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Word of the day: Nederlands (Dutch)

April 10 was the Dutch Day of Deutsch which aimed to promote the study of German at schools and universities in the Netherlands. As discussed in the latest posting on ‘Duits’, the English called the language of the Lowlandish people ‘Dutch’ in the seventeenth century and they referred to the language of our eastern neighbours as ‘German’.

That’s why we are stuck in this confusing situation. Properly speaking the English should have called our nation ‘Dutchland’ instead of ‘the Netherlands’. It makes sense to say: ‘They speak German in Germany, French in France, Danish in Denmark, Norwegian in Norway, Swedish in Sweden, Finnish in Finland and Dutch in… Dutchland.’ The Netherlanders are the odd one out, because of ‘Dutch in the Netherlands’.

We could stop this confusing state of affairs by calling our language ‘Netherlandish’ from now on. Maybe the time has come to ask, request, even beg the English speaking world to rename the language and call it ‘Netherlandish’ and the inhabitants ‘Netherlanders’ from now on. It really makes sense to say: ‘The Germans speak German in Germany and the Netherlanders speak Netherlandish in the Netherlands’. Doesn’t it?

Let’s get rid of ‘Dutch’. The word has an unfavourable ring to it anyway. Except for cheese and bricks, everything nasty or obscene is called Dutch in English. This negative quality came into existence in the seventeenth century when the Netherlanders and the English were fighting over the question which nation should rule the waves. This competition led to several wars between our countries and the result was that the English started to hate the Hollanders. Funny, though that this reaction was not reciprocal. The Dutch never insulted their enemies by inventing nasty expressions containing ‘English’.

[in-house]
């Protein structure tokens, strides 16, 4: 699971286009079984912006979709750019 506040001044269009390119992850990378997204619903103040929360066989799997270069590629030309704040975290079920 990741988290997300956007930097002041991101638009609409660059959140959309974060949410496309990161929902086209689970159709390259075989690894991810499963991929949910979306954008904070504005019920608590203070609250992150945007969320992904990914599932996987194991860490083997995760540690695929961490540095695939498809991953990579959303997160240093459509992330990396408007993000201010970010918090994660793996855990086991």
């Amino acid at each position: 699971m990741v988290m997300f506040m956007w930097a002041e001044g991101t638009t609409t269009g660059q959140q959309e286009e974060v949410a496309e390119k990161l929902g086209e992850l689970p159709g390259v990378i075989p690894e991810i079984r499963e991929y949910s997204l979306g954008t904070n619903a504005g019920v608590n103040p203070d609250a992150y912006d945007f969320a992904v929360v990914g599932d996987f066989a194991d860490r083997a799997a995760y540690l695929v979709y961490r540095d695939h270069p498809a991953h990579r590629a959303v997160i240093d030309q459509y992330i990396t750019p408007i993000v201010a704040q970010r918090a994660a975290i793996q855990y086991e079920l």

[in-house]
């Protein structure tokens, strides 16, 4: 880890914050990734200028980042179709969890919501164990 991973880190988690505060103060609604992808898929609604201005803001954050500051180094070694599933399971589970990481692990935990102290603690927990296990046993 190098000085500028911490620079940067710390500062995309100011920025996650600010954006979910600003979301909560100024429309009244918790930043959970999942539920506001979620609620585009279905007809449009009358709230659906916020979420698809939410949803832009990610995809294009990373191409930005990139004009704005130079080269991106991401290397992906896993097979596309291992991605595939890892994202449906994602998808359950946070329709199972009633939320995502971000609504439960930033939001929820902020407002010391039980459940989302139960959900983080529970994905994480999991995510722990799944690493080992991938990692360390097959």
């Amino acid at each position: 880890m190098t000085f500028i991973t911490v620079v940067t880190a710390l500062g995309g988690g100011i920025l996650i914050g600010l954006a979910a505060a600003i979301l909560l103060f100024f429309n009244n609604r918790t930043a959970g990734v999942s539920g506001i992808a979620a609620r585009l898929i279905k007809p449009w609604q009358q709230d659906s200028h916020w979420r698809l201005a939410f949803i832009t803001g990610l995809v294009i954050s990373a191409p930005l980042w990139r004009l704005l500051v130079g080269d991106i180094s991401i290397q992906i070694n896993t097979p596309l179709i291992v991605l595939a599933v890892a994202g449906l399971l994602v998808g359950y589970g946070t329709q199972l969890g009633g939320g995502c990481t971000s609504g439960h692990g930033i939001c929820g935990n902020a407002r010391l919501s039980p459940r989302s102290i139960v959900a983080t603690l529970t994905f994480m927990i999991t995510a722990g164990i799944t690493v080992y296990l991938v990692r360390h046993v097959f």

The Oxford English Dictionary has a list of phrases and expressions containing Dutch. Here are a few:

double Dutch, gibberish.
to do a Dutch (act) , to desert, escape, run away; to commit suicide.
to go Dutch, when each person pays for his own food, drink, etc.
Dutch nightingale , a frog.
Dutch wife, an open frame of ratan or cane used in the Dutch Indies, etc. to rest the limbs upon in bed (goeling) or a kind of life-size mechanical doll with built-in electric heating and all the other refinements.
Dutch auction, an auction by which an article is put up at a high price, and, if nobody accepts the offer, then reduced to a lower.
Dutch bargain, concluded by the parties drinking together.
Dutch concert, when several tunes are played together.
Dutch consolation, ‘thank heaven, it is no worse’
Dutch courage, bravery induced by drinking.
Dutch feast, where the entertainer gets drunk before his guests.
Dutch reckoning, a bad day’s work, all in the wrong.
Dutch uncle, someone who gives another a regular lecture.

So, be kind to the Netherlanders, and talk Netherlandish to them. ‘Spreek Nederlands met Nederlanders in Nederland!’